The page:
HONOLULU (KHON2) - The cleanup continues for residents in East Oahu. Much of the mud and debris are gone, but it could take several more weeks before their homes are back in order.
Halemaumau Place in Niu Valley looked like a mud bog after the flood. Residents tell us that six cars got swept by the rushing water, and at least four of them are totaled. Rain and mud also rushed into the homes.
"The kitchen was all mud. The playroom, at least two thirds of the way, was mud," said resident Blanche Hattori.
City officials, including acting Mayor Roy Amemiya, inspected the damage earlier Monday.
The Hattori family spent a good part of the weekend cleaning up, but they still have to tear up all the carpet, get rid of some furniture, and disinfect the whole house.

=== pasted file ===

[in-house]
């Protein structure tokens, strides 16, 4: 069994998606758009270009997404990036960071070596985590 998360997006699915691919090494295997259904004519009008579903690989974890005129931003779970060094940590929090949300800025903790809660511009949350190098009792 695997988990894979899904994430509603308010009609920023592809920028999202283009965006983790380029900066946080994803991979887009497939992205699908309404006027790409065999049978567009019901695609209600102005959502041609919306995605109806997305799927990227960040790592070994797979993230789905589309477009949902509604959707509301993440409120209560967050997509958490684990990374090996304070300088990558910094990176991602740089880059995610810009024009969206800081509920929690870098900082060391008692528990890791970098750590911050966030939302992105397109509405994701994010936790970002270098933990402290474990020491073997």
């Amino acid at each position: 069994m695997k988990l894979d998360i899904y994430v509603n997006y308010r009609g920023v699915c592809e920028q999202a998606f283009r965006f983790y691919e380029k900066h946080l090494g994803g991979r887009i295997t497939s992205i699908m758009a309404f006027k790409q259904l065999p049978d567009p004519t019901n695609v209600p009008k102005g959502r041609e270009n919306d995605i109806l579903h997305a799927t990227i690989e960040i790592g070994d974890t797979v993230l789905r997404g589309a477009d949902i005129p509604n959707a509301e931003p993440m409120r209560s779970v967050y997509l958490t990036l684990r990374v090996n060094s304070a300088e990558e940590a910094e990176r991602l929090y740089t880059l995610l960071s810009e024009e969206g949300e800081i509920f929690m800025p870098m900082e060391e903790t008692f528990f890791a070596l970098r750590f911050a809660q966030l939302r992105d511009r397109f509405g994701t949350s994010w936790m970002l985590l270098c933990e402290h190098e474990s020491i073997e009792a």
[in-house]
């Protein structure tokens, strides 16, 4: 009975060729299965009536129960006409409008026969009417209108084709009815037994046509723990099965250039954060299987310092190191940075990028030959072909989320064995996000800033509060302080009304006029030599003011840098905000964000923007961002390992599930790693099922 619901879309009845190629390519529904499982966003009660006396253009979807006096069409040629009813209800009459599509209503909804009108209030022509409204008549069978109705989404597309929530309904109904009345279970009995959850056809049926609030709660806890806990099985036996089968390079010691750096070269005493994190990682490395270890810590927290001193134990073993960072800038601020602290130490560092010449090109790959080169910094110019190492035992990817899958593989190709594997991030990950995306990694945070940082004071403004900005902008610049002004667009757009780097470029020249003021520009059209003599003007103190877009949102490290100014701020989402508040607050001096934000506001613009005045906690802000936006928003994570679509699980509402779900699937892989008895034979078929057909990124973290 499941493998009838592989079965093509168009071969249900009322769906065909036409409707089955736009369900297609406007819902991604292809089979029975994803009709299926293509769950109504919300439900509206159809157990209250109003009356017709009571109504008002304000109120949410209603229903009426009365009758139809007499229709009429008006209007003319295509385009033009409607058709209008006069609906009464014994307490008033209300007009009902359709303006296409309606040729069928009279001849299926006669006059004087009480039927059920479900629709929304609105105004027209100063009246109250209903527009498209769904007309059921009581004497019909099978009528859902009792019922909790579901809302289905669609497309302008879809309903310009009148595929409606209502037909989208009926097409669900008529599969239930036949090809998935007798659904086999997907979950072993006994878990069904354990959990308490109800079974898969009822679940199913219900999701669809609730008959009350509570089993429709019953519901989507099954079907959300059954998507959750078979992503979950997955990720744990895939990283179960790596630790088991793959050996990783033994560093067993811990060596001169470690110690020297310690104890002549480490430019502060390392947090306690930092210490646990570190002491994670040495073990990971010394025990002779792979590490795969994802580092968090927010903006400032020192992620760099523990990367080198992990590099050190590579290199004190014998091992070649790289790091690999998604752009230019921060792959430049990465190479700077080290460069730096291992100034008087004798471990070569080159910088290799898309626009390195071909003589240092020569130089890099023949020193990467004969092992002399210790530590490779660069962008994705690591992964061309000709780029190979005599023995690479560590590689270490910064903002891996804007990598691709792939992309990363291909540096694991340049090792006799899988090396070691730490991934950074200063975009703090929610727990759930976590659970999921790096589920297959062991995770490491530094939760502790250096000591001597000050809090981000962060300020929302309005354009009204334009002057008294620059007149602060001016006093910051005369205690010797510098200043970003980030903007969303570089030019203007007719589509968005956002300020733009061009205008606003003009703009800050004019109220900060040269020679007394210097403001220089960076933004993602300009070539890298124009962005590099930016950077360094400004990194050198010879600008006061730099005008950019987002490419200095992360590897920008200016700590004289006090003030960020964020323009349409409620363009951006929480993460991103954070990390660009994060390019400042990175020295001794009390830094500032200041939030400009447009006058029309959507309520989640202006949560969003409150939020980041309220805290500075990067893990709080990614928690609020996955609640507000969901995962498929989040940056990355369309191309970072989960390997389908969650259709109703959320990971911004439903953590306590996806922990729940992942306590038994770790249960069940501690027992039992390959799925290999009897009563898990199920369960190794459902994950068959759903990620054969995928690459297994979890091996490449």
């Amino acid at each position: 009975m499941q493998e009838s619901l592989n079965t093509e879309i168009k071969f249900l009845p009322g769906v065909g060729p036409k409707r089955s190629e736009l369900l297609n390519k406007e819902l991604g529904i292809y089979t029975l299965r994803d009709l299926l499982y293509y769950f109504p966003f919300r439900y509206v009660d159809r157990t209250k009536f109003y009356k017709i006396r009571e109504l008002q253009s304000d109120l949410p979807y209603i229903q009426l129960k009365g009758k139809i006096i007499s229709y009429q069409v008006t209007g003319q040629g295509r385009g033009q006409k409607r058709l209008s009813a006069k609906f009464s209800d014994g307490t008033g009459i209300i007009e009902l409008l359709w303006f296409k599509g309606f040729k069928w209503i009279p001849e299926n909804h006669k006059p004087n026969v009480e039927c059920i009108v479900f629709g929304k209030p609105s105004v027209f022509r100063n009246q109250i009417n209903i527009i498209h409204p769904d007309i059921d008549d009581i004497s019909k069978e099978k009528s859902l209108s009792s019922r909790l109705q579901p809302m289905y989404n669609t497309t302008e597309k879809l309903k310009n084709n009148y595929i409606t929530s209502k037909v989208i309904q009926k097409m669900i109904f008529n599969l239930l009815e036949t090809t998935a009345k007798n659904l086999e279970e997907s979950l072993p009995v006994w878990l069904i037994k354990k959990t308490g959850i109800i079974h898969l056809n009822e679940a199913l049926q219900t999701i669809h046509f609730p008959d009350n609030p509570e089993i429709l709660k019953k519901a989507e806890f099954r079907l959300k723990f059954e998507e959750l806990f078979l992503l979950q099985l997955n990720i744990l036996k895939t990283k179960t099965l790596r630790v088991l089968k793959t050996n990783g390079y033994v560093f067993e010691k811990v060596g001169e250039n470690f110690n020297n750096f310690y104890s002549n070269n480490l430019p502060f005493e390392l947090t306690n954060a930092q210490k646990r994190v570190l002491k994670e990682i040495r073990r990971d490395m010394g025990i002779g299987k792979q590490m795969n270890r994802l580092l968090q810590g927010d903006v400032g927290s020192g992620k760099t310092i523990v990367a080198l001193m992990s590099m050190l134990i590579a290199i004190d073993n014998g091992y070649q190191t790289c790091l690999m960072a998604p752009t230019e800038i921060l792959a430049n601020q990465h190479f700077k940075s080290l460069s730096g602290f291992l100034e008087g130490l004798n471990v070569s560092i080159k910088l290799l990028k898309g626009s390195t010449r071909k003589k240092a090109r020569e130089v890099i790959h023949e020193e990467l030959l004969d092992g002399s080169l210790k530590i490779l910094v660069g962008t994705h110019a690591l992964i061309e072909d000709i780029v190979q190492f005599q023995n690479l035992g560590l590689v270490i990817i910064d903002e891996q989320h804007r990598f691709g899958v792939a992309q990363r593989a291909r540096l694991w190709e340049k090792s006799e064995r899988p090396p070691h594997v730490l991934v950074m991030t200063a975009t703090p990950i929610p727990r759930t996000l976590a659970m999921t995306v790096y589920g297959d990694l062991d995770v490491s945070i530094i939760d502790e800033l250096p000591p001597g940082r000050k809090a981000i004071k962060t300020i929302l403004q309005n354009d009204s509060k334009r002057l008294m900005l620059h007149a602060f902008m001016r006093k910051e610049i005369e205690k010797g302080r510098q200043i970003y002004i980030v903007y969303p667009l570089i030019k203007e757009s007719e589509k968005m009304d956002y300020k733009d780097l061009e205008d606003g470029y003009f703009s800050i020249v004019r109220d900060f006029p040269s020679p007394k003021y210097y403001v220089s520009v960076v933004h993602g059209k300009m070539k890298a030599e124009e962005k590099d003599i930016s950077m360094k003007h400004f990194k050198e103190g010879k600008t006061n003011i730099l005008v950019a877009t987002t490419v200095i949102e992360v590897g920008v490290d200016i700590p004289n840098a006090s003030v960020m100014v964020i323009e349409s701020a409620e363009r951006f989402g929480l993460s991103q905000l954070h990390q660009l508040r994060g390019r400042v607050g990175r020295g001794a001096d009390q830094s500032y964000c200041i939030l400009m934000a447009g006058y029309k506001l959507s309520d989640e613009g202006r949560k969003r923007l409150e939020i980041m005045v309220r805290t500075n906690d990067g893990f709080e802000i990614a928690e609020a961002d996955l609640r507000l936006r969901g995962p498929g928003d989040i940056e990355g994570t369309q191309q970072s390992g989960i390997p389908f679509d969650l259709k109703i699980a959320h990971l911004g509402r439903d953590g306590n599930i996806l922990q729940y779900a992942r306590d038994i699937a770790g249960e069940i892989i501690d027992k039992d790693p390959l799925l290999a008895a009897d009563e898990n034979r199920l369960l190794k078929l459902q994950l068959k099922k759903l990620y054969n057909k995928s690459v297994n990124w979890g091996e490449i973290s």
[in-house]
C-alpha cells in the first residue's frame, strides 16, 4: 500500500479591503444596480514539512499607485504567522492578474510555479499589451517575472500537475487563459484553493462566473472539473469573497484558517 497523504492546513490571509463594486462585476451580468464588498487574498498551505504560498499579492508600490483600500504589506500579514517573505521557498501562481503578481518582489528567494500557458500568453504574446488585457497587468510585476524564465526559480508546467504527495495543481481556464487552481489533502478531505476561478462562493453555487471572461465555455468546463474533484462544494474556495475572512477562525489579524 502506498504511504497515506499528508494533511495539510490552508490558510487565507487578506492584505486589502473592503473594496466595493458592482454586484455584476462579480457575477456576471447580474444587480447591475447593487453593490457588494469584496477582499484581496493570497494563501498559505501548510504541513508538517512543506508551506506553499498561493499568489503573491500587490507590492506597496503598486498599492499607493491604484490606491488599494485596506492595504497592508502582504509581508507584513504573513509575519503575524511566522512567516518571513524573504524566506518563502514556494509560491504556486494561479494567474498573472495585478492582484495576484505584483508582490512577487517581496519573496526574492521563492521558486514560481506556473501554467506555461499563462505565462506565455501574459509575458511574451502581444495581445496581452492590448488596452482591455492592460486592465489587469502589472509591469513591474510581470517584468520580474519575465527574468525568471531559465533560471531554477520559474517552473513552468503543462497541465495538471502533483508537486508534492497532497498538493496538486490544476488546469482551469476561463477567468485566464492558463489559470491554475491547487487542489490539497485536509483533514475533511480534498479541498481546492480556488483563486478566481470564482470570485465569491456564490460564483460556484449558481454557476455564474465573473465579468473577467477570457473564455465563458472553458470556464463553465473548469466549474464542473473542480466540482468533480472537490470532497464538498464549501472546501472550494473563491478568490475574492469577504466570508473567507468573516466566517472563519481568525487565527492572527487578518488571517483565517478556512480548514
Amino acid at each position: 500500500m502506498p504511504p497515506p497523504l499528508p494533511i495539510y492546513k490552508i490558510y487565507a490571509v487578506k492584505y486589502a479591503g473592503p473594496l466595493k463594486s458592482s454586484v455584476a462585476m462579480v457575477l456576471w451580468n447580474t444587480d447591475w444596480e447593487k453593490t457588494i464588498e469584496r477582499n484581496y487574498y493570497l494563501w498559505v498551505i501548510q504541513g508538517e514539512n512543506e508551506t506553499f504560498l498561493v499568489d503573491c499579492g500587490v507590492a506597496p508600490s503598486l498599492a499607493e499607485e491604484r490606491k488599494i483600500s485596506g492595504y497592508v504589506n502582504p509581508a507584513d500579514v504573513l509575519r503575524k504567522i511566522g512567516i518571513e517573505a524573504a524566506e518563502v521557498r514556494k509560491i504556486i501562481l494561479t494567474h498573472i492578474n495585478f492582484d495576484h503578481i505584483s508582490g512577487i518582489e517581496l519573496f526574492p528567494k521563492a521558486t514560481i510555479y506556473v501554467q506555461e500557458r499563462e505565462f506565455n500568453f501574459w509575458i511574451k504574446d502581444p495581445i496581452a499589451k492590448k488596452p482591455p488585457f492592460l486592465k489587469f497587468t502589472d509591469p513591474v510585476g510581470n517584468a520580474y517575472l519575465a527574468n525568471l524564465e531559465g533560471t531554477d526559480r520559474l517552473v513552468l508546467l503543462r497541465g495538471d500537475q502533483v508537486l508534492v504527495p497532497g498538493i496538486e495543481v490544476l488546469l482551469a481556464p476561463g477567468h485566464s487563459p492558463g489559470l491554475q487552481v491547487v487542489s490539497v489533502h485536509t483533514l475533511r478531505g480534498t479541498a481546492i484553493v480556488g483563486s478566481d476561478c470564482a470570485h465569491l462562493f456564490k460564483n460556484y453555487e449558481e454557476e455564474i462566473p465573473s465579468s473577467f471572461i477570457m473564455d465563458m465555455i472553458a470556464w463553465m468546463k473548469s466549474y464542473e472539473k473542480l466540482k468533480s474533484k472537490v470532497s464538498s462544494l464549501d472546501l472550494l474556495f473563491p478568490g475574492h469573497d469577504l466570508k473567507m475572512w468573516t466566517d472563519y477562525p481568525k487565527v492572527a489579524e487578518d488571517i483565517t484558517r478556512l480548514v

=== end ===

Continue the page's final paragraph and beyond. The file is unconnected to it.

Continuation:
"We cleaned up whatever we could. I didn't sleep for 30 hours straight," said Alan Hattori.
Next door, the Vogel family's pool looks more like a giant mud bath. Their car is one of the six that was swept by rushing water.
"The inside of the cars filled up with water up to about the seat level and the motor compartments, the engine compartments filled up with debris," said John Vogel.
Residents say Niu Valley Stream, which is just behind their homes, overflowed and sent mud and debris on the road and straight to their homes, so flooding came from two directions.
Fencing was installed to stop debris from getting into the stream, but that wasn't enough to prevent it from overflowing.
For the Hattoris, the next step is bringing the professionals in to prevent another problem: mold.
"The dry out is the key because the contributors to the mold is really the moisture content and the rubbish combined," said Wayne Rhoden, owner of the company A&W Disaster Recovery.
Cleanup for the Hattori family is estimated at $60,000. They do not have flood insurance. They plan to file a claim with the city.